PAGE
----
1. Now we come to maybe the most perplexing variable of all – the placement of the nodes. After doing all of the above the only WiFi signal we have to rely on is the communication between the nodes so at least we know where to look for issues in this regard. The “operating environment” should be stable. As an example I have one node hooked up to an Aries G1 in my office. The office is next to the living room where the main router is only separated by a studded drywall. The main router has a clear shot of the whole wall in the living area. The router app showed the signal between the two as “Great” or about -40dBm – the strongest node in the network. Nevertheless, I was having severe issues with the music just randomly stopping. Roon would not lose control over the streamer as can happen in unstable environments – the music would just stop. I would just have to hit play again. Very annoying as it would happen every 5-10 songs. This was one of those moments when I seriously considered scrapping the whole thing and go back to SONOS. So I got a long patch cord out and moved the node to the other side of the room along the same wall or about 8 feet. Problem solved instantly. I played for 5 hours straight without any hiccups (had to go to bed). I have no explanation for this as the distance to the router did not change. The strength of the signal may have improved a couple of dBm’s, but it was already “great”. So there must be some unknown object in the path that interferes with the streaming. If you are still having issues after all of the above do get a long patch cord out and experiment with various positions of the nodes.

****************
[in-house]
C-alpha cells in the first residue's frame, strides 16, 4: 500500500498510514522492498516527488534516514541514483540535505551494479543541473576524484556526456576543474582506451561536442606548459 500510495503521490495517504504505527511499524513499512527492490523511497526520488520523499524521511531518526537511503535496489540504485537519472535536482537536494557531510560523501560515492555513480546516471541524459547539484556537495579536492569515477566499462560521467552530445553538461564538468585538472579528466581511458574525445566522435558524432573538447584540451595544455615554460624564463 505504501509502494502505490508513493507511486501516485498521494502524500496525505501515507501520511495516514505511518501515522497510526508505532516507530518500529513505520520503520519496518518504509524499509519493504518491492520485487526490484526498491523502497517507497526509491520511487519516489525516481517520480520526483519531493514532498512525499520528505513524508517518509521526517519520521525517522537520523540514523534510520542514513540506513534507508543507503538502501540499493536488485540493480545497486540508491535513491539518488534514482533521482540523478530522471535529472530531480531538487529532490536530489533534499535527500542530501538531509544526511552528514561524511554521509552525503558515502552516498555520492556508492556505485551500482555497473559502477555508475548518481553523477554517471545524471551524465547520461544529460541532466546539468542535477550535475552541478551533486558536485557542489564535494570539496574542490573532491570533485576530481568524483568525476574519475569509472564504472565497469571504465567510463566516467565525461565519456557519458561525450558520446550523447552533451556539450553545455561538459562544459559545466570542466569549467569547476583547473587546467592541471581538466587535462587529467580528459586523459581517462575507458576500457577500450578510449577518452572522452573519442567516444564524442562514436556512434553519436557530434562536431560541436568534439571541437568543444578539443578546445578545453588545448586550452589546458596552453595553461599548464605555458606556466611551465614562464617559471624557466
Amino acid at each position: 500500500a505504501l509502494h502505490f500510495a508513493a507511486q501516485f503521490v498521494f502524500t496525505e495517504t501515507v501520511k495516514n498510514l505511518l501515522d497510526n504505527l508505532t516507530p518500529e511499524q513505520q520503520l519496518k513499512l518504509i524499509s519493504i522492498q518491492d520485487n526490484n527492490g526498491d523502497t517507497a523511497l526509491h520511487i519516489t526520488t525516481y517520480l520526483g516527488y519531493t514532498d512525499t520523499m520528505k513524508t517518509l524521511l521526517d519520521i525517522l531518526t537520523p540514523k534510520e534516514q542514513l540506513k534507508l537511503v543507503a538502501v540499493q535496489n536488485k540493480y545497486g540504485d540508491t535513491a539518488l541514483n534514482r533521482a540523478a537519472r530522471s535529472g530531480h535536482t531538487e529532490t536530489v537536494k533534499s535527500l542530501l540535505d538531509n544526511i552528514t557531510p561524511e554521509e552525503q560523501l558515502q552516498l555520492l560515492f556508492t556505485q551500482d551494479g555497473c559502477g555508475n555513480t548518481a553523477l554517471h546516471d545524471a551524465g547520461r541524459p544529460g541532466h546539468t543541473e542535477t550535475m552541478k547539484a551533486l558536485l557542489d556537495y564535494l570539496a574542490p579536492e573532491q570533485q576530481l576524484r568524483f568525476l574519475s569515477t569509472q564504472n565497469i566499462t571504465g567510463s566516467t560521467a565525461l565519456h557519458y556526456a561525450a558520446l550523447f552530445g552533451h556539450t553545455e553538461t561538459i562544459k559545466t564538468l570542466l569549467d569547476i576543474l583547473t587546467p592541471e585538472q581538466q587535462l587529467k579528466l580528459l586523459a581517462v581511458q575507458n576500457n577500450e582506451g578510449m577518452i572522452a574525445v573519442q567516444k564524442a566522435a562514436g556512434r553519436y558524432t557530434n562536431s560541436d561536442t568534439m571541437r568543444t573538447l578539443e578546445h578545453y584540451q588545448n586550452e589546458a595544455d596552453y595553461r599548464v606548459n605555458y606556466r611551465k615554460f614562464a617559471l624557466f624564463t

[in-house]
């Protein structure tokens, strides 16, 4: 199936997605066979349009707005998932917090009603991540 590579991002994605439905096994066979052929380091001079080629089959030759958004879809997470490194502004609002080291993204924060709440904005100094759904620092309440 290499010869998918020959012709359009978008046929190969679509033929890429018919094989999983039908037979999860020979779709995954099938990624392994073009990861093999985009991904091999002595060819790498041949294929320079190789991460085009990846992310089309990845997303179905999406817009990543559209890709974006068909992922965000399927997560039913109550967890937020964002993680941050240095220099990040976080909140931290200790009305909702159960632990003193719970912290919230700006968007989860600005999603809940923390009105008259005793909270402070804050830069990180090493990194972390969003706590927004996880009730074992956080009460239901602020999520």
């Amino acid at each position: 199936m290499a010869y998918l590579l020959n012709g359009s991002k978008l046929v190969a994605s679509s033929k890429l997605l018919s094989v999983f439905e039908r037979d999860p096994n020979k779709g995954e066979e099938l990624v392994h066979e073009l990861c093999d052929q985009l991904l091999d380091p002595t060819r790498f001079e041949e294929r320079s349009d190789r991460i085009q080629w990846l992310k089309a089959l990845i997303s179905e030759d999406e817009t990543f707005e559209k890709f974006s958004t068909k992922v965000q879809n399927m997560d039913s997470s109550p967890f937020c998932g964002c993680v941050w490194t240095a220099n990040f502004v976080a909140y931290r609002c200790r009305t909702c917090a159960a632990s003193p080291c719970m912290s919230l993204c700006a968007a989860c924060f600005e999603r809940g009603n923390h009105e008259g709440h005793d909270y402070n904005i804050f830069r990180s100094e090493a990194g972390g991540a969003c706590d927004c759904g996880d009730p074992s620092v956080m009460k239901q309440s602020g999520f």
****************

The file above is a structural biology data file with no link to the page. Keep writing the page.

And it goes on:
In conclusion, applying the above has created a stable platform for me to enjoy high resolution music with the convenience of a streaming environment. Since I am still depending on WiFi to some extent there are minor hiccups now and then, but nothing to outweigh the benefits and quality of the music. So was it all worth it in the end? That would be a resounding – yes! I have upgraded to Marten Django speakers and am enjoying music like never before. Did I achieve all my goals? Not quite. Playing more than 2 zones grouped together is still unstable at best. Still working on that one and appreciate any feedback.

I hope the above is helpful to someone and please don’t hesitate to reach out with questions or suggestions. This is still work in progress – maybe some day we will figure out a better way to do this.

Happy Listening!

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A good journey. Perhaps xhange the title to something to reflect the post content better; my journey to or how to or notes on…

A quick update on how I finally was able to group three zones together. I was experimenting with WiFi vs hardwired and noted that one of the G1’s would connect to the main router rather than the node sitting next to it. So I eliminated one node going to three nodes in order to cover the house. I set two of the G1’s to WiFi and bound them to the main router leaving one of the G1’s hard wired to the main router. Now I can group all three without any issues. Seems having them hardwired to separate nodes, while OK when only playing one zone at a time, became too much communication (for lack of a better term) when grouping them all together…